Aureliano Oyarzún

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Aureliano Oyarzún Navarro (b. 1858 – d. 1947)[1] was a Chilean physician, who became an anthropologist through his study of early cultures in Chile, including the indigenous peoples of Tierra del Fuego. He is considered among the most prominent early 20th-century researchers, together with the Austrians Max Uhle and Martin Gusinde.

Early life and education[edit]

Aureliano Oyarzún Navarro was born to Oyarzún and Navarro. He was of Basque descent through his father. He attended local schools before university, where he studied medicine.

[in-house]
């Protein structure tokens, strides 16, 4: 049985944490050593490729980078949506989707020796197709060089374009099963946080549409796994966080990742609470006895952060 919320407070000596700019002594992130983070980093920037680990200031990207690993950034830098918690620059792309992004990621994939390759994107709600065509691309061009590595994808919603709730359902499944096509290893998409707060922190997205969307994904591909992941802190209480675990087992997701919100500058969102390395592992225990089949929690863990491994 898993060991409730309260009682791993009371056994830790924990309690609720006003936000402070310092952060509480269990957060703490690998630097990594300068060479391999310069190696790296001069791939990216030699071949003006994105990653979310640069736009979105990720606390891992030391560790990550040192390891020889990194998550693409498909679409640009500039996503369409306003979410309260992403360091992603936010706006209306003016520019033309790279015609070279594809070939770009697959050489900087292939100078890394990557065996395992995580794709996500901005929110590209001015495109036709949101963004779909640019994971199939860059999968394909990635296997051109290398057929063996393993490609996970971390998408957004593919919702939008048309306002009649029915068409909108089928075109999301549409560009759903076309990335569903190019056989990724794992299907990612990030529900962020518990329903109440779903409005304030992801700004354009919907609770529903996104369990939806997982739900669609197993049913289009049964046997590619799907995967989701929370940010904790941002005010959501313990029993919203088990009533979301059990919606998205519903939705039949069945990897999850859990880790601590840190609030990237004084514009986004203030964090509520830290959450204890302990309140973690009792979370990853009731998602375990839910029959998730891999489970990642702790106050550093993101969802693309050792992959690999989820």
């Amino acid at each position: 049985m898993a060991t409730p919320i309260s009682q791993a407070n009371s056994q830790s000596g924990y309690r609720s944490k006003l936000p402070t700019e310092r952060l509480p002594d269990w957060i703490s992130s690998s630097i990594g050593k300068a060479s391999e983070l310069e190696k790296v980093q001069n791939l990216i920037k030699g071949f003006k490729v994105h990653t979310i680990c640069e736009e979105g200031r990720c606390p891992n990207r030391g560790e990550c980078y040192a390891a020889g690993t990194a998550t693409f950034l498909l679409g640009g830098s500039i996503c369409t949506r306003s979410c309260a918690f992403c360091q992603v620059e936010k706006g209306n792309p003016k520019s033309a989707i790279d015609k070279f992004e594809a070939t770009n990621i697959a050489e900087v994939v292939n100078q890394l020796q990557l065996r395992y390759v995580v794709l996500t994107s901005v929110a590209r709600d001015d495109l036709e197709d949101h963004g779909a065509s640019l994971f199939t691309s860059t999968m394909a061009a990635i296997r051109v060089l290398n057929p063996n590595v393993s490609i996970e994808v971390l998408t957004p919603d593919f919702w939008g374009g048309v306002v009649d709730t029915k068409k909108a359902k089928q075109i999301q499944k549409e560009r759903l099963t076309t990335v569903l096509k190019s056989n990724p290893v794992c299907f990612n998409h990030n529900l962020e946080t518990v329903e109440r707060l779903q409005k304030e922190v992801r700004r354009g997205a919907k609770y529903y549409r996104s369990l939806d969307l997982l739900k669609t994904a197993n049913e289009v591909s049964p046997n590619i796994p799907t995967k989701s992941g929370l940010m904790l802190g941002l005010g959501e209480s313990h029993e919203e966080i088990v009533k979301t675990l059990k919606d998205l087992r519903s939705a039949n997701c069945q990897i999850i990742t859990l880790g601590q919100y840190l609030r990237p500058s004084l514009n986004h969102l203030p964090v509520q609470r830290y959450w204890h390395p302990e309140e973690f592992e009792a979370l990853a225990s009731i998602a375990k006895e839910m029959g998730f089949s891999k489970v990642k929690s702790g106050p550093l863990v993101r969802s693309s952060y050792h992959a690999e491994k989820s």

Academic career[edit]

He was appointed to succeed Francisco Puelma Tupper as professor of pathology in the medical school of University of Chile in 1891.[2] In the 1891 Chilean Civil War, Puelma was a supporter of President José Manuel Balmaceda and was expelled from the university.[3] Oyarzún was later replaced by Emilio Croizet.

During the conflict, Oyarzún participated in the War of the Pacific and the Chilean occupation of Lima, Peru.

Oyarzún did much research of the indigenous peoples of Chile, particularly in Tierra del Fuego. He was a prolific writer on the subject, studying the Selk'nam and Yaghan.[4]